Hizbullah says "no place" safe for Israelis

Group's Iran envoy repeats Nasrallah threats to expand attacks on northern Israel

By
July 24, 2006 17:16
2 minute read.
Hizbullah says "no place" safe for Israelis

iran 298.88. (photo credit: AP)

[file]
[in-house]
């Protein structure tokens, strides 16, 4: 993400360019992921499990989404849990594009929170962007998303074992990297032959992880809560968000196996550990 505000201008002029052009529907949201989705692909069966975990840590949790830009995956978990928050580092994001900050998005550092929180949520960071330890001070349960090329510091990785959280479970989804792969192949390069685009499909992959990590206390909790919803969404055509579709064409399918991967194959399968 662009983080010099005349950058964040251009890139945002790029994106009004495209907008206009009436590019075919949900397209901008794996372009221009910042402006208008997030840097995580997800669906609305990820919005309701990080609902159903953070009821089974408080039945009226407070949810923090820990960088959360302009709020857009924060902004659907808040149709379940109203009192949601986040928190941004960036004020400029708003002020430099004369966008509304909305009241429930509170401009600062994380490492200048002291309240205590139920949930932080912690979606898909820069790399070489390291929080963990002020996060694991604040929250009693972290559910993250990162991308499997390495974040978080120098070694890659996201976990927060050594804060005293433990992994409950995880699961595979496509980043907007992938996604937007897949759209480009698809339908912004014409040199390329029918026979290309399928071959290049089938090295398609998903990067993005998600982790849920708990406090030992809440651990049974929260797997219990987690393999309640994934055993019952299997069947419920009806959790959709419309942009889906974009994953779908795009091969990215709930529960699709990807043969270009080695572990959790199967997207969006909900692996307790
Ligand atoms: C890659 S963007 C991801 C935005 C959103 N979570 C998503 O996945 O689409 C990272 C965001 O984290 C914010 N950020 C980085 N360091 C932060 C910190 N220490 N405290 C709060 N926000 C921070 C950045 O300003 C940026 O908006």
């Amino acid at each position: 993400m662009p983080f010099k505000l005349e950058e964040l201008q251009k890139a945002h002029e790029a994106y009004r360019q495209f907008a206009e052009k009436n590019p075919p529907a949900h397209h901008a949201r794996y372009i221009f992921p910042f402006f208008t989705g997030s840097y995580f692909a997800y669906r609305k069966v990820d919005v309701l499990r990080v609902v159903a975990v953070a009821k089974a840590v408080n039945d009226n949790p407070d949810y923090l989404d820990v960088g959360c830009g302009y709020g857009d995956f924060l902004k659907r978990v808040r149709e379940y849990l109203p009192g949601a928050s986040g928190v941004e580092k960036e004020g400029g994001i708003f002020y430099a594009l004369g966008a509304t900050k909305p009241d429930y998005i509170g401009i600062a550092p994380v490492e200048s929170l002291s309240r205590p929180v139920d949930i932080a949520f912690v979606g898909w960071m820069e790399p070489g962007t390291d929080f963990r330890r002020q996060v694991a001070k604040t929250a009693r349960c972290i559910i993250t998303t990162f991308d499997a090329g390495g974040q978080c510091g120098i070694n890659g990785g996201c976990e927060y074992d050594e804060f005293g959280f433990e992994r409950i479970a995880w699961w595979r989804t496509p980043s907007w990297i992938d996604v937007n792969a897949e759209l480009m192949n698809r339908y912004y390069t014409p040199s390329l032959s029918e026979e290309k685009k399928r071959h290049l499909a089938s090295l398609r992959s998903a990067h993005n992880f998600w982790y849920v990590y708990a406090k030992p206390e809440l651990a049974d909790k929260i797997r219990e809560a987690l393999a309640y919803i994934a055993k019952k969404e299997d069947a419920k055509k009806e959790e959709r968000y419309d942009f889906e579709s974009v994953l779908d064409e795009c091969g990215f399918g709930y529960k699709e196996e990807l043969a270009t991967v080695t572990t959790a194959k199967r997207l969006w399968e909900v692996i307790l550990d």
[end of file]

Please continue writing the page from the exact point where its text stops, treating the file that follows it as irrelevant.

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The Hizbullah representative in Iran struck a defiant tone Monday, warning that his group plans to widen its attacks on Israel until "no place" is safe for Israelis. "We are going to make Israel not safe for Israelis. There will be no place they are safe," Hossein Safiadeen told a conference that included the Tehran-based representative of Hamas and the ambassadors from Lebanon, Syria and the Palestinian Authority. "You will see a new Middle East in the way of Hizbullah and Islam, not in the way of Rice and Israel," Safiadeen said. US Secretary of State Condoleezza Rice made a surprise visit to Beirut on Monday while en route to Israel. Rice planned to meet with Lebanese Prime Minister Fuad Saniora about the surge in fighting along the border in the last two weeks. Safiadeen reinforced earlier threats by Hizbullah leader Hassan Nasrallah to widen their attacks, which have included unprecedented missile strikes deep into northern Israel. The comments by Safiadeen reflected the deep opposition within Hizbullah to the efforts to broker a truce to halt the fighting, including apparent attempts by Arab powers to pressure Syria into ending its support for Hizbullah and leave Iran as its lone major backer. Iran and Syria are the main sources of funds and equipment for Hizbullah, which was founded in the early 1980s and took inspiration from Iran's 1979 Islamic Revolution. Syria said Sunday it was willing to work with the US and others to press for an end to the worst Arab-Israel battles in 24 years - but set conditions that Israel is unlikely to accept, including a broader regional peace initiative that would discuss return of the Golan Heights to Syria. Egypt and Saudi Arabia also were pushing Syria to end its support for Hizbullah fighters, Arab diplomats in Cairo said. Safiadeen told the Associated Press he "had no news" about Syria considering withdrawing its support for Hizbullah, which touched off the crisis July 12 with a cross-border raid that captured two Israeli soldiers. "We will expand attacks," he said. "The people who came to Israel, (they) moved there to live, not to die. If we continue to attack, they will leave." Iran has supplied Hizbullah with long-range missiles, which have hit the port of Haifa and other places. Iran does not hide its high-level support for Hizbullah. Among those attending Monday's conference was a top Foreign Ministry official and Gen. Mirfaisal Bagherzadeh of the powerful Revolutionary Guards. "This war will be remembered as the beginning of the end for Israel," Safiadeen said.

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